“While we are on St. Thomas”, continues Coomaraswamy, “let us also note that illicit administering of the sacraments in no way invalidates them. He states that "if a man be suspended from the Church, or excommunicated or degraded, he does not lose the power of conferring sacraments, but the permission to use this power. Wherefore he does indeed confer the sacrament, but he sins in so doing." (Ibid., 64; 10 and 3)

“The recipient would of course sin in knowingly receiving the sacrament from such an individual "unless ignorance excuses him." And thus, as Pope Paschal II states, "instructed by the examples of our Fathers, who at diverse times have received Novatians, Donatists, and other heretics into their order [i.e., acknowledged the validity of the orders received in their heretical sects]: we receive in the episcopal office [i.e., as true bishops] the bishops of the aforesaid kingdom who were ordained in schism. . ."

“The Church, of course, presumes the normal intention on even the part of heretics, that is, the intention to do what the Church does”.

His Excellency Bishop Williamson also responds to our opponents in a similar manner. He writes:

“However, secondly, let us assume Liénart was a Mason. In that case, say the anti- Lefebvrists, Liénart cannot as a Mason have validly received and/or bestowed the sacrament of Holy Orders. Such a statement betrays a grave ignorance of Catholic doctrine of the sacraments. To receive or bestow a Catholic sacrament validly, the right sacramental intention suffices, an upright moral intention is not necessary. Just as, in the eating of an apple, whether I morally bought it or immorally stole it makes no difference to the validity of eating it — it fills my stomach just the same — so in the giving or receiving of a sacrament: whether my moral intention is lawful or unlawful makes no difference to the validity of my giving or receiving it so long as I fulfill the necessary sacramental conditions....Thus as far as intention goes, to receive validly the empowering character of Baptism or Holy Orders, I need only intend in undergoing the rite to receive the sacrament; to bestow validly the character I need only (as a qualified minister) intend in putting together the requisite words and acts to do what the Church does. This is because the sacraments' primary cause is God, and the human minister need only do the minimum necessary to make himself God's instrument....Thus immorality of intention need not invalidate the sacrament. Thus an unbeliever can validly baptize, an apostate priest can validly say Mass, and a Freemason can validly ordain or consecrate. Hence even if Liénart was a Freemason, he need not have given invalid Holy Orders to Archbishop Lefebvre.” See his piece:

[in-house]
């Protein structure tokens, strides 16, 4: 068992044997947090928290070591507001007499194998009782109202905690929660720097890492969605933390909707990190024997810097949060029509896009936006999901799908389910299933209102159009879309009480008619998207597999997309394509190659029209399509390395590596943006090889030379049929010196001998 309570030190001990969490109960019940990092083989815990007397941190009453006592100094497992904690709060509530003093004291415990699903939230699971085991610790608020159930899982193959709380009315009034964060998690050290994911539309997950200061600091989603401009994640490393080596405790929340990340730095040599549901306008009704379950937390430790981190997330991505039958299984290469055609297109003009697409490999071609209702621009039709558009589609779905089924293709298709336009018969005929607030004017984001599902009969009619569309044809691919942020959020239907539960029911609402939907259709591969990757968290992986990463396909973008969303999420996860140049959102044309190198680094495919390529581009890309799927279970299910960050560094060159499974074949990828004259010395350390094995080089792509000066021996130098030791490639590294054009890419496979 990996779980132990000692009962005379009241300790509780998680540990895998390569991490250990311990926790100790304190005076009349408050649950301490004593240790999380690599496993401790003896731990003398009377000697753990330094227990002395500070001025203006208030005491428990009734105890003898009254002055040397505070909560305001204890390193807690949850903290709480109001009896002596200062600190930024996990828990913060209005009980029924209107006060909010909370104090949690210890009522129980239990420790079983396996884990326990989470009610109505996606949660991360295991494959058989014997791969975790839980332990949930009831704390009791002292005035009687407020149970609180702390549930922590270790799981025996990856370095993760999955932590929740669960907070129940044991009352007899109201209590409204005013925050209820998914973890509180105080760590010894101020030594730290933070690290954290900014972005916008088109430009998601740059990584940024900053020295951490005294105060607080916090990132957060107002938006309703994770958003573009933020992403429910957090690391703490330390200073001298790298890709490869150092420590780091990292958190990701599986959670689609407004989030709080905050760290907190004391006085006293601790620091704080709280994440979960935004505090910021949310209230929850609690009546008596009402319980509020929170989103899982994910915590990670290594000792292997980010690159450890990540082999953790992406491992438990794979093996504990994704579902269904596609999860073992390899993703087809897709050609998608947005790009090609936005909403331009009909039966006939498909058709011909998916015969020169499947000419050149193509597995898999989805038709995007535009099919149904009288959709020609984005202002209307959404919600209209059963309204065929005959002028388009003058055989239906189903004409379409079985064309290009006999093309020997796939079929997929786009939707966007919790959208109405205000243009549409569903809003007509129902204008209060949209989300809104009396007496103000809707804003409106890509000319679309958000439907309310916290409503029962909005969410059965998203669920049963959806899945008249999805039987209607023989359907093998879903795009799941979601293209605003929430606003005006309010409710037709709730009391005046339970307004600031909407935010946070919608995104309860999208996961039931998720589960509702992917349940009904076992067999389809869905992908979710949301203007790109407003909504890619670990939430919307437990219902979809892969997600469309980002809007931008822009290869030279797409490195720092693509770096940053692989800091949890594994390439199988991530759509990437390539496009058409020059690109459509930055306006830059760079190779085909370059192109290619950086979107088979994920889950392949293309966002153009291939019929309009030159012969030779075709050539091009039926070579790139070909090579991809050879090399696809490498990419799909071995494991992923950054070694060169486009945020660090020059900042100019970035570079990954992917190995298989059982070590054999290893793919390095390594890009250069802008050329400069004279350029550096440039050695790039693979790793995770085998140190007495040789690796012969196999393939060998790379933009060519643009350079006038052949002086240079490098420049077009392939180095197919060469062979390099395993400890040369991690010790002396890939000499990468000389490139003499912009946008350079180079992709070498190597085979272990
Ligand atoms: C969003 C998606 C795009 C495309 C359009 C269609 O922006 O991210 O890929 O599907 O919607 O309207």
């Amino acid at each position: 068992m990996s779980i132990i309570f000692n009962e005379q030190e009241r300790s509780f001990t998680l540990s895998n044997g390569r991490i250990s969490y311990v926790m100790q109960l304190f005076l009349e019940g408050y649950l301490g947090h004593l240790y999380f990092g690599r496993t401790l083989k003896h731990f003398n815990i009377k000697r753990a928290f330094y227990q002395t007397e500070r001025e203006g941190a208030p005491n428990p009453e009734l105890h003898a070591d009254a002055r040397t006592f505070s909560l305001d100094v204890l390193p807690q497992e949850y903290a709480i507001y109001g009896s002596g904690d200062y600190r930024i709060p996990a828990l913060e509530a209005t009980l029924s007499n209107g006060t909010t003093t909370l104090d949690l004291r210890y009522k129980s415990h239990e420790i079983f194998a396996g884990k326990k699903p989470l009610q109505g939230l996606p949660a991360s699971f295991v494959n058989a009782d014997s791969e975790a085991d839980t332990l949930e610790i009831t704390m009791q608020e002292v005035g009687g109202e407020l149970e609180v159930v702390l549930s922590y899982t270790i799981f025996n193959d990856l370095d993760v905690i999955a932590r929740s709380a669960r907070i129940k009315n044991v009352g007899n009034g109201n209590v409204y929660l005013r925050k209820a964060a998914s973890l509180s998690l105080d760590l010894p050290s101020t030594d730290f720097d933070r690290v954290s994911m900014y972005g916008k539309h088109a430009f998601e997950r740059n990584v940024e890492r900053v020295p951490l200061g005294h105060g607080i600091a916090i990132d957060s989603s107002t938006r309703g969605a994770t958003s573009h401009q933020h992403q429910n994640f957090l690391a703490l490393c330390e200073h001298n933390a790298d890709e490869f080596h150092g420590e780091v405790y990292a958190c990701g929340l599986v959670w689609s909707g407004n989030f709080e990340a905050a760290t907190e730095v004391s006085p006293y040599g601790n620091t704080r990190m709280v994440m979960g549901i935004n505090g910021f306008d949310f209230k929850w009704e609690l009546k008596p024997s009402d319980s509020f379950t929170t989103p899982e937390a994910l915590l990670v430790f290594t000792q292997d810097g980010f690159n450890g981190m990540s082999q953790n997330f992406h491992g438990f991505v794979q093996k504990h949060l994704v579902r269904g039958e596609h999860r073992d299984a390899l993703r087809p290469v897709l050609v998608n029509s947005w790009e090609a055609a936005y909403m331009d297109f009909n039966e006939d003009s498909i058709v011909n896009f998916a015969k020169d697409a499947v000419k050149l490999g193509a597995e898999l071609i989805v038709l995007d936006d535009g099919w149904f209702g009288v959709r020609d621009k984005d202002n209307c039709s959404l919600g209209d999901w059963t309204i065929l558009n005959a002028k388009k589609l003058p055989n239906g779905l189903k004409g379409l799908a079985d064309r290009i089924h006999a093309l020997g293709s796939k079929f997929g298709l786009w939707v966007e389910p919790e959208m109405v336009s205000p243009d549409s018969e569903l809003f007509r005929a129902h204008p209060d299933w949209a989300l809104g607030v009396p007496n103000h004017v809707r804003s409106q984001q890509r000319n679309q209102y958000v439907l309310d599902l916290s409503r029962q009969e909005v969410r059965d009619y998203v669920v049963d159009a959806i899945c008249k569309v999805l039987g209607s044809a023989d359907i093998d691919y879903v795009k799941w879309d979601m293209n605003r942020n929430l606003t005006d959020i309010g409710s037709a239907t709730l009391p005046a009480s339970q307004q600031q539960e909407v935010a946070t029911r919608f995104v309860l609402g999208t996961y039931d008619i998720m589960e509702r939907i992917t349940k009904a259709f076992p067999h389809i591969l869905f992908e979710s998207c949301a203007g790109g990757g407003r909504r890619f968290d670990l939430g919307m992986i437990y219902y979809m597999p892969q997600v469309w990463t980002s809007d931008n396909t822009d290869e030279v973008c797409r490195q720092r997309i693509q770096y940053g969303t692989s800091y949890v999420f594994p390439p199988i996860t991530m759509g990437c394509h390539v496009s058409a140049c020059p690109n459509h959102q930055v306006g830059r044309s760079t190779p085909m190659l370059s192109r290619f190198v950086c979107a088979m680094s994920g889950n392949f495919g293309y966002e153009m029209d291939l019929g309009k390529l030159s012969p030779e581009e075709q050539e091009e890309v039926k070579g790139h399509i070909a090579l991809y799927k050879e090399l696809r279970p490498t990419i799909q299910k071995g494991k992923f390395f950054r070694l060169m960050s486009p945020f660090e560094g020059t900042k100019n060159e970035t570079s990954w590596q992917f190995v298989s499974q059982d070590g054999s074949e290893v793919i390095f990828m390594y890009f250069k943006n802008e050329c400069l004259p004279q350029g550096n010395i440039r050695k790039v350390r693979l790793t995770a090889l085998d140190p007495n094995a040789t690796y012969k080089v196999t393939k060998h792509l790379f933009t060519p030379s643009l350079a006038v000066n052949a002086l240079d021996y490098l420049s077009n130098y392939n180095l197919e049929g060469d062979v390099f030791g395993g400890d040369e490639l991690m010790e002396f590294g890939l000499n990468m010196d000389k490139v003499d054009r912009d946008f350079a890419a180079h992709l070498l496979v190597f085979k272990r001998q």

And finally, writes Coomaraswamy: “...it should be noted that none of the lay popes who have spread the Masonry allegations have ever been able to cite even one Catholic theologian, still less a real pope who taught that Holy Orders conferred by a Mason must be presumed invalid on grounds of lack of proper intention.”

Now on the last question: “What was the Church's practice in the past in the case of Holy Orders conferred by a prelate who unquestionably was a Mason?”
Obviously, says Coomaraswamy, if the Church did not presume in the absence of contrary evidence that the minister always intends to do what the Church does, we would be in a serious state. We would always have to question the minister as to his intent, and still have to have faith in his word. How would any of us ever know the reality of any of the sacraments? Indeed, how would we even know if we were Christian? Perhaps the baptizing minister was a secret Freemason who withheld his intention!